Torrential downpours effects Beaufort County|TOP 10 Stories No. 9

Published 2:54 pm Sunday, December 26, 2010

Staff Writer

Tropical Storm Nicole paid a visit to Beaufort County in September, bringing torrential downpours and enough flooding to earn the ninth spot on the Top 10 stories of 2010 list.
Residents suffered everything from flooded houses, damaged vehicles, and lost crops. Many roads, including U.S. Highway 264, were closed for several days.
Several people in the county were rescued from their homes and transported to Red Cross shelters. The shelter at P.S. Jones Middle School housed nearly 60 people during the flooding.
The storm waters also created heroes out of two local men – Mike Johnson of Cherry Run Road and Troy Hencye of Bear Grass – as they rescued a man who nearly drowned in a submerged vehicle.
Flooding was common throughout Washington as drenching downpours snarled traffic and caused vehicles to stall with drivers attempting to negotiate submerged streets, said Lt. William Chrismon of the Washington Police Department.
The National Weather Service website indicated western Beaufort County had received 2.5 to 3 inches of rain by 1:30 p.m. the first day.
A low-pressure area formed well south of the state and began moving north along a stalled front, squeezing more moisture over the region as Tropical Storm Nicole moved up the southeast coast.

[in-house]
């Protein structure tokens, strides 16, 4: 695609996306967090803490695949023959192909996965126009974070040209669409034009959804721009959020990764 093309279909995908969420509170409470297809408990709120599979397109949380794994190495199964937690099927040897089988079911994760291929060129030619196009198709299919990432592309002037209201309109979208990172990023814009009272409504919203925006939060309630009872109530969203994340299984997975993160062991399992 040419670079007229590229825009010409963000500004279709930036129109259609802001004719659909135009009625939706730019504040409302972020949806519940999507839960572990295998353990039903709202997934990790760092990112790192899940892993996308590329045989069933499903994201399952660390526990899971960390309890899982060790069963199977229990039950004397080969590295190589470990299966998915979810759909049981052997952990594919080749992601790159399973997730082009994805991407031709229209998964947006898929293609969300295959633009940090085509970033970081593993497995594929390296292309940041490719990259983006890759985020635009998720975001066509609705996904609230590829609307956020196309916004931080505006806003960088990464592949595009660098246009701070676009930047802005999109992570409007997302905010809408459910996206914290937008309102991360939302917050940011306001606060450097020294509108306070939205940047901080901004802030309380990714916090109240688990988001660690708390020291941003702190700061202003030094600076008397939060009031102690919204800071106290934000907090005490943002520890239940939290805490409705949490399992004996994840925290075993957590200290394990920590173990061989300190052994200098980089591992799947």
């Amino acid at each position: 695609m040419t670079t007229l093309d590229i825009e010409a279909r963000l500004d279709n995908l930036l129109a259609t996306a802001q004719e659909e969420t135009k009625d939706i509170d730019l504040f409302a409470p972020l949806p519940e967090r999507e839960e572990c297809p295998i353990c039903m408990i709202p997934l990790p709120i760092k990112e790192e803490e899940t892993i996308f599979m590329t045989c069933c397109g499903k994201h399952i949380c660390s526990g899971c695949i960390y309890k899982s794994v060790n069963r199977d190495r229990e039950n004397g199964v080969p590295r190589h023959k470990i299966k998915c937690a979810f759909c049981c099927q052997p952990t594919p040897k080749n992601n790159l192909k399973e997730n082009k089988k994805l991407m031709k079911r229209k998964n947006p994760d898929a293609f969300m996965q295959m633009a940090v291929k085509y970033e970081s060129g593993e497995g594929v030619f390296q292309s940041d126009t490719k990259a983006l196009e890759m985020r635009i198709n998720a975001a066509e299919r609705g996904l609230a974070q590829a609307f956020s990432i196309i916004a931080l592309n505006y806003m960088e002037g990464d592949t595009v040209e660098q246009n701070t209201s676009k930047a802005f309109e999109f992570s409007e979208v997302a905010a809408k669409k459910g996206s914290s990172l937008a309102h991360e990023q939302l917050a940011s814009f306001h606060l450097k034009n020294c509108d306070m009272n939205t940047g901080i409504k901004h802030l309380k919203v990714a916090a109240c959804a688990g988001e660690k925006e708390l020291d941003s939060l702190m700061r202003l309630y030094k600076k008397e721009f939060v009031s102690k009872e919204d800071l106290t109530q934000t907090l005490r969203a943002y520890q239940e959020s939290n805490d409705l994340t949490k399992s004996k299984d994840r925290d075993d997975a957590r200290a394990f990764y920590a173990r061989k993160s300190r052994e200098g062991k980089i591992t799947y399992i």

According to National Weather Service reports at the time, it was thought the worst of Nicole would stay offshore, deflected by the stationary rain that had parked over the east, but the storm would morph into an “extra-tropical” system and keep the front in place long enough to deliver even more of a drenching rain locally.
Due to the flooding, schools were closed and constant changes in the weather forecast were distributed to parents via the schools’ automated system.
Emergency personnel remained busy as Washington Fire Chief Robbie Rose said his department responded to some vehicle accidents that were more than likely weather-related.
In Belhaven, Town Manager Guinn Leverett said town officials had been told to expect 46-57 mph wind gusts, a two to four-foot storm surge and four to six inches of rain through the duration of the storm.
Staff Writer Jonathan Clayborne contributed to this report.